I beg to move, in page 2, line 5, to leave out from the beginning, to "indicating," in line 10, and to insert:
(a) at all premises used or appropriated by the bailee for accepting for repair or other treatment goods of the class to which the goods accepted belong, there is, at the time of the acceptance (whether or not the goods are accepted at any such premises), conspicuously displayed in the part of the premises so used or appropriated a notice.
The Bill as amended in Committee requires a trader who wishes to sell goods of a particular kind under the Bill and who has premises where he accepts goods of that kind for repair or other treatment to put up a notice on those premises that he intends to take advantage of the Bill in respect of goods of that kind. This Amendment is designed to make it clear that where a trader, such as a cleaning firm, has a number of branches and more than one lot of premises where he accepts, for instance, clothes for cleaning, he must put a notice in all the premises where he accepts the clothes before he can sell any goods accepted by him.
It seemed to us that if a trader were not required to put up a notice in all his branches, and he sought to take advantage of the Bill in respect of goods accepted at one branch but not in respect of goods accepted at another branch— and both branches might be in one street —the customer might be misled to his disadvantage.
I support this Amendment, and though I know that my hon. Friend has conferred with those concerned with this Bill, I cannot let it pass without commenting that there may be circumstances in which traders are undertaking by this Amendment a heavy onus. I think that they should fully realise that. As I understand the Amendment, where there is a concern which covers the whole of the country, it would mean that they would have to give notice in every single branch throughout the country.
I appreciate that it is necessary to make provision where two branches might be in the same town, or indeed in the same street. Obviously, that ought to be covered, but I think that in the case of large concerns with branches all over the country this Amendment places a heavy and unnecessary onus upon traders. I merely mention the point. I may be wrong, but my reading of the Amendment, and my hon. Friend's observations upon it, caused me to think that it might be wise to look at this Clause again.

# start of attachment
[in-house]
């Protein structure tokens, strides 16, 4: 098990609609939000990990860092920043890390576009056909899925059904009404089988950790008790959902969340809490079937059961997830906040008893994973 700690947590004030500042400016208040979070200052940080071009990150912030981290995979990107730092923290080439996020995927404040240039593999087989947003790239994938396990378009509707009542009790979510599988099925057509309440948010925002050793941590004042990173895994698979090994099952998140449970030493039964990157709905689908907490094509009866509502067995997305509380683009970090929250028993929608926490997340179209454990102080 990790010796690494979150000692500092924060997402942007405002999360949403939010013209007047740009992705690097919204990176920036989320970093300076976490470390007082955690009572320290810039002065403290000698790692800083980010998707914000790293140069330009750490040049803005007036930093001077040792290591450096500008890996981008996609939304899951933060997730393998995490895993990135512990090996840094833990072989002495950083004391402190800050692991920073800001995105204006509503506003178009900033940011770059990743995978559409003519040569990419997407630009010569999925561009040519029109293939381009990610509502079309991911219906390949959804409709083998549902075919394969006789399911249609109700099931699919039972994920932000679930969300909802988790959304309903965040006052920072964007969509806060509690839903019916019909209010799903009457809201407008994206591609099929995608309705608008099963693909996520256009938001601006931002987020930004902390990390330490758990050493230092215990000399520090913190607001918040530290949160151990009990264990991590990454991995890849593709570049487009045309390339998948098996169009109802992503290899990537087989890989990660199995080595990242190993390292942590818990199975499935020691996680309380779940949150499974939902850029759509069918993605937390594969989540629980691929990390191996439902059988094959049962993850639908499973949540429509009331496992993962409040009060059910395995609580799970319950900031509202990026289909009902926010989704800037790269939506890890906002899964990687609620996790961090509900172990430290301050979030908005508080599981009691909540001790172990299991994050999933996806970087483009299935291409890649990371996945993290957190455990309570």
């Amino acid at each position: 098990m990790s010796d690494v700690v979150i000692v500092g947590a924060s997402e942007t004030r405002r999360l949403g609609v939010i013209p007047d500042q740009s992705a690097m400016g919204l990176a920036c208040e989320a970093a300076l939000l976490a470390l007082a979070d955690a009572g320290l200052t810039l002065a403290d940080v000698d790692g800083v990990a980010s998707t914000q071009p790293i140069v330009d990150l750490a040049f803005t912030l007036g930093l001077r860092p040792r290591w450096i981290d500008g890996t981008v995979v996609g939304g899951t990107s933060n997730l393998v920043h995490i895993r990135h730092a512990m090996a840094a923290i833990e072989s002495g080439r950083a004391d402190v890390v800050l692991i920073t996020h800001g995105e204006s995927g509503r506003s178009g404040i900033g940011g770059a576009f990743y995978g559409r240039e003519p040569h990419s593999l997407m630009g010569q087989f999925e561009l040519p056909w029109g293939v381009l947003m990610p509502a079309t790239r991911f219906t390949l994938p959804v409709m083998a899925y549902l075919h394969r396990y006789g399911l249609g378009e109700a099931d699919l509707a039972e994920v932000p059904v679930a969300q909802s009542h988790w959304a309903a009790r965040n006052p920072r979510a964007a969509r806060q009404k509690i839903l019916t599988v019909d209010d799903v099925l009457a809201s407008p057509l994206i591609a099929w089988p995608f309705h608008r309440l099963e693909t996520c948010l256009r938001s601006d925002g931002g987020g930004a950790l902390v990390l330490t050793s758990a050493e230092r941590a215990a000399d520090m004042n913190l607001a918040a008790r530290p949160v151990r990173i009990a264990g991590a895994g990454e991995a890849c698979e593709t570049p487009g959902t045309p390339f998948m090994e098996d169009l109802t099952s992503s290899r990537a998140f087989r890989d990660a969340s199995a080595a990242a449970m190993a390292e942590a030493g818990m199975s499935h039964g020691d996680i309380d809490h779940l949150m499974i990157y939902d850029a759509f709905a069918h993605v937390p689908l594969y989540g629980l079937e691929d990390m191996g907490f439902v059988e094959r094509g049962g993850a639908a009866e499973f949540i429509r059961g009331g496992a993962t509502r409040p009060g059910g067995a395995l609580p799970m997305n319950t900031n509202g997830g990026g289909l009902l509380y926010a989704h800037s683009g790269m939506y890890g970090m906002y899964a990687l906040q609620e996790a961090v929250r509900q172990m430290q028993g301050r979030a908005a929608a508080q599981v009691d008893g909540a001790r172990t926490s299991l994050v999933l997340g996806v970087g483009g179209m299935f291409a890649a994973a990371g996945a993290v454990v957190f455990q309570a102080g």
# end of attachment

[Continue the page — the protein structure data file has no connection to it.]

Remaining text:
I beg to move, in page 2, line 29, to leave out "otherwise than by auction," and to insert:
in a lot in which goods not accepted by him from the bailor are included or to sell them otherwise than by public auction.
This Amendment prohibits a trader who is selling the goods of a customer under the Bill from including in the transaction goods which he has not received from that customer. It also makes it clear that the auction must be public. Otherwise, there might be some doubt, as the words "public auction" are used in many Acts.
It will be appreciated that where a trader has sold goods, the Bill requires him to account to the customer for any surplus after he has deducted his own charges. It also requires him to keep records relating to the sale. If the trader were allowed to include in a sale the goods of more than one customer, it would be difficult to ensure that a customer was fairly treated; nor could the trader keep satisfactory records. We hope that this Amendment will safeguard that position.
I beg to move, in page 2, line 36, after "by," to insert "public."
This Amendment leaves no doubt that the auction must be held in public. There might otherwise be some doubt, as the words "public auction" are used in many Acts.
I beg to move, in page 3, line 1, leave out from the beginning, to second "if," in line 2, and to insert:
(5) Without prejudice to any other mode of determining a dispute, it shall be treated for the purposes of this Act as having been determined.
The Bill as amended in Committee provides that the only way of determining a dispute for the purposes of the Bill is for a trader to send under Clause 1 (5) a notice to treat the dispute as determined. This Amendment provides that the sending of such notice is to be one way, but not the only way, of determining a dispute. We felt that it would be unreasonable to require a trader who had been successful in proceedings in the courts to send a notice to determine the dispute.
I beg to move, in page 3, line 8, to leave out "at the expiration of that period."
You have given us your permission, Mr. Speaker, to take the next five amendments together, and I need not take up time on this one. All of them are consequential on the Amendment already made in Clause 1 (5), which provides that the notice to treat a dispute as determined is not the only way of determining a dispute.
Further Amendments made: In page 3, line 14, leave out from "is," to" as," in line 17, and insert:
so treated as having been determined, the date on which it shall be so treated as having been determined shall be the date of the giving of the notice.
(6) Where a dispute in relation to any goods is determined (whether by virtue of the last foregoing subsection or otherwise), subsection (3) of this section shall have effect in relation to those goods.